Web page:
From magazine to book to subscription website: Is this a viable business model?

Magazine publishers, book publishers and membership website publishers are re-inventing the revenue models for cross-selling information.

A recent article in Community, the quarterly newsletter of Barnes & Noble Booksellers, explains how a simple “get-to-know-you” meeting between the editors of Good Housekeeping and the magazine’s new book publishing partner, Sterling, led to a great book idea.

Jacqueline Deval, a publisher at Sterling, reports that Good Housekeeping’s editor-in-chief asked the magazine’s consumer product evaluation laboratory “What is the fastest growing kitchen appliance?” Research showed that blenders were growing faster than any other appliance.

There is evidence that successful books can help launch successful membership websites.

That sparked the idea for Blend It! 150 Sensational Recipes to Make in Your Blender, which sells for $14.95 in hardcover with a concealed spiral ring.

The book includes recipes for soups, dips, smoothies, cocktails and a variety of other foods that can be prepared in a blender.

Three printings later, Blend It! is a confirmed success and that single title has evolved into a series of new titles, including the soon-to-be-published Cookies! and Bake It!.


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The online model

It takes a lot of money to print a physical book, ship it to hundreds of Barnes & Noble stores, and pay employees to unpack it, shelve it, sell it, gift wrap it, etc.

So why not sell the blender book online?

In fact, if blenders are so popular, just how big is the market for blender recipes? A visit to the Overture Search Term Suggestion Tool shows 32,635 searches for blender and 34,653 searches for blender magazine in April 2004. It also shows 23,809 searches for smoothie recipe.

This confirms that blender owners also search for information online, not just in bookstores.

Now if you had a website comprised of numerous blender recipes, you could do a Google AdWords campaign, as well as optimize the site for the search engines with keyword search terms.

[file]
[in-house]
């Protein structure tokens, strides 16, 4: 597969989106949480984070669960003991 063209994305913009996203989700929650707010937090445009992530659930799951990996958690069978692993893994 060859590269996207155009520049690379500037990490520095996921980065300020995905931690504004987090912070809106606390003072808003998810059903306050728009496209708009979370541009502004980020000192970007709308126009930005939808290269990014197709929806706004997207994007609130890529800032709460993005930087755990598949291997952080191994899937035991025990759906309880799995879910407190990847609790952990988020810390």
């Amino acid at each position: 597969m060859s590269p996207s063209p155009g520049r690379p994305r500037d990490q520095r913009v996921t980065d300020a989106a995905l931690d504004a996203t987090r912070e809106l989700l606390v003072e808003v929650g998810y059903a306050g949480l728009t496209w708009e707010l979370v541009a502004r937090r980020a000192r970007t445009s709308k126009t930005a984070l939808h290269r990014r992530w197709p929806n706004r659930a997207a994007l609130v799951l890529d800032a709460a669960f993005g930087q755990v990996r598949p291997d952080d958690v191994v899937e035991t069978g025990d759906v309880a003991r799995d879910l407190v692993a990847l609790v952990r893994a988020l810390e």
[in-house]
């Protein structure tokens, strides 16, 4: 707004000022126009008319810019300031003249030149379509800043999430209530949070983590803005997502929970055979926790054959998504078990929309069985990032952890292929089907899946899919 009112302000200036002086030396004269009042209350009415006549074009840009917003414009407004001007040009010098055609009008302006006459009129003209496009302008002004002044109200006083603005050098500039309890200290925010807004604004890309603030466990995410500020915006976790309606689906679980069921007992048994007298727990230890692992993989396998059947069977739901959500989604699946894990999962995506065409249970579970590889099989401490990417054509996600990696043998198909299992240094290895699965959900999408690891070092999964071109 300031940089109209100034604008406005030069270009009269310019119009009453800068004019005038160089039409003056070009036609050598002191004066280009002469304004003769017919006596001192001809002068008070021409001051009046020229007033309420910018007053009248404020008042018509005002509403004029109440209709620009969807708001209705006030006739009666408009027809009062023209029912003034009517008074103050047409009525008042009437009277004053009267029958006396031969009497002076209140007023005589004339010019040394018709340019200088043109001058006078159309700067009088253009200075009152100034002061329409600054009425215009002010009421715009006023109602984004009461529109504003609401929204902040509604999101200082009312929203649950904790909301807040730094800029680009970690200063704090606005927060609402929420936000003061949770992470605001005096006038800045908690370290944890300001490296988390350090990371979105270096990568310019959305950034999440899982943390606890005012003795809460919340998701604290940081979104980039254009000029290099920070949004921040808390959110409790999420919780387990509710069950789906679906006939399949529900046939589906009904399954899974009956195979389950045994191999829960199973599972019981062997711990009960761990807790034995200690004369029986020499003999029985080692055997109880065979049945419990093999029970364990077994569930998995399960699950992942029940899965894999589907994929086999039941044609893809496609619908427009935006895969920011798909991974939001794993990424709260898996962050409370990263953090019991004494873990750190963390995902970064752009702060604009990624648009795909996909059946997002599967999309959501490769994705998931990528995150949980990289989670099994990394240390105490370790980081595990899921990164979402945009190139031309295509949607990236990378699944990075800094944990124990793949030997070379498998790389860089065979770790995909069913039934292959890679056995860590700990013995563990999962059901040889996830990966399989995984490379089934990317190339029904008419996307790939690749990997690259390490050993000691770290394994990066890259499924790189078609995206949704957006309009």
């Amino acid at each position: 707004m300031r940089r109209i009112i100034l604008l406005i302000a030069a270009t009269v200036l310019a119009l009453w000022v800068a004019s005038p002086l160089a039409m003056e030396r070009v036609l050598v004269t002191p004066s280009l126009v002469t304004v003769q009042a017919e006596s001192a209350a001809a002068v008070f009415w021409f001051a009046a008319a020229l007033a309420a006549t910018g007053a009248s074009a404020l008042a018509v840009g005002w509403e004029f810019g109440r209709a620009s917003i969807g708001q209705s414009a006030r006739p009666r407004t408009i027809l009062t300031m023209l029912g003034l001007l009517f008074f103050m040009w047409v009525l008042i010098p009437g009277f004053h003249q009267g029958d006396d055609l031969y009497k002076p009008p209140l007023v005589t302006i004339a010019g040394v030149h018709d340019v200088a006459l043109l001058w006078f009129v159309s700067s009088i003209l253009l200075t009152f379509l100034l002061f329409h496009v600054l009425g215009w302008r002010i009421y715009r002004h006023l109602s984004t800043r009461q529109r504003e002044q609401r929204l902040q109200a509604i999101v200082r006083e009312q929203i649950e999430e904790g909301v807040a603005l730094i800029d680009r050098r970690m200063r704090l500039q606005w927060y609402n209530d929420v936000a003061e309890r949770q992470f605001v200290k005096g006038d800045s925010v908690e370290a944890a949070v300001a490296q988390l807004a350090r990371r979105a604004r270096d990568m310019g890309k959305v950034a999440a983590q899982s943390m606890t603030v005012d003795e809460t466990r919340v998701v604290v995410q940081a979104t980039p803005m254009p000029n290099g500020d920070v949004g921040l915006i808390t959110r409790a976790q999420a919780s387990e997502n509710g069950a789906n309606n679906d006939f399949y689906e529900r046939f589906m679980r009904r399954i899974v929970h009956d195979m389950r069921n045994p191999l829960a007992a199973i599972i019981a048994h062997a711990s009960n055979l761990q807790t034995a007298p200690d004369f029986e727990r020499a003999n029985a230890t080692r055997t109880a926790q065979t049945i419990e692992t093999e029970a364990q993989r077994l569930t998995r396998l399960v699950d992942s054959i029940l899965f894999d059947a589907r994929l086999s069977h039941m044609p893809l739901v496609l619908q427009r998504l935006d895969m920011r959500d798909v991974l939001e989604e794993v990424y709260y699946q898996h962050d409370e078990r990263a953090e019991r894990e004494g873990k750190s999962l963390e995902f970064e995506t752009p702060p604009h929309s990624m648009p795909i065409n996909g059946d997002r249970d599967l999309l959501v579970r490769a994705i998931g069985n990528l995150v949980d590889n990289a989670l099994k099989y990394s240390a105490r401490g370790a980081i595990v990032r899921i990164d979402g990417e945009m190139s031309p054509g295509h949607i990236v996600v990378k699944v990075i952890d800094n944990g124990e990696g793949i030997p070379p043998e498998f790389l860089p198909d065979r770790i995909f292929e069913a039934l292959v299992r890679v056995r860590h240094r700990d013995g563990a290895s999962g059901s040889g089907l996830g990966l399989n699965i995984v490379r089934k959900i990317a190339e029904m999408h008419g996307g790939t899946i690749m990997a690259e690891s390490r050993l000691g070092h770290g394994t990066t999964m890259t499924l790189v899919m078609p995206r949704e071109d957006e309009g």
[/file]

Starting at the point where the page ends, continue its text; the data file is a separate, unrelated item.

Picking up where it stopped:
The question is, if you drove people to your website, you could sell your own blender recipe book? Could you sell a downloadable e-book?


Questions about the market

  • Could you sell admission to a membership website, where all the recipes could be searched, browsed and printed?


  • Could you create a membership website where admission is free in return for providing and confirming your email address, thus creating a valuable co-registration list.


  • Could you create a members-only recipe exchange club, where members provided much of the content by sharing their blender recipes?


  • Could you create a blended smoothie-of-the-month club?


  • Could you create an online cookbook-of-the-month club?


  • Could you provide access to a free, registration-required, members-only, recipe-based website that was sustained entirely by product advertising—perhaps appliance makers as well as food manufacturers?


  • Could you create a viable pay-for-access website based on a diet or a cookbook?


The South Beach Diet model

There is evidence that successful books can help launch successful membership websites.

The South Beach Diet has been on the New York Times bestseller list for more than a year now. At its companion subscription website, 350,000 South Beach members swap recipes, make friends, stay motivated, have fun and lose weight.

They also visit the message boards that offer support to thousands of dieters, and meet expert nutritionists who answer their questions, round-the-clock.

The South Beach Diet has spawned an entire online community—an affinity group of dieters, all seeking to lose weight using the same methods.


Waterfront Media

Waterfront Media currently publishes the online versions of Dr. Andrew Weil’s My Optimum Health Plan; #1 New York Times Best Seller, The South Beach Diet™, by Dr. Arthur Agatston; Money Magazine’s financial expert, Today Show contributor and author Jean Chatsky; 25-year health and fitness icon Denise Austin; and the best-selling Left Behind Series by Tyndale House Publishers, Inc.

The company opened its doors in January 2002 and currently boasts 300,000 paid subscribers. More than 4.4 million people receive newsletters from Waterfront’s leading authorities for its products encompassing diet, health, finance, exercise, spirituality and religion and relationships.

Combining self-help and online subscriptions, Waterfront Media unites a growth industry with a successful online revenue model.

According to a 2004 Marketdata report, the total self-improvement market (including revenues of commercial and medical weight loss programs) is estimated to be worth $8.56 billion as of 2003 and grow to a value of $11.9 billion by 2008.

In addition, the US consumer online content spending will reach $1.4 billion in 2003, growing 10.4 percent over 2002, according to eMarketer’s new Spotlight report, Online Paid Content: Trends & Opportunities.


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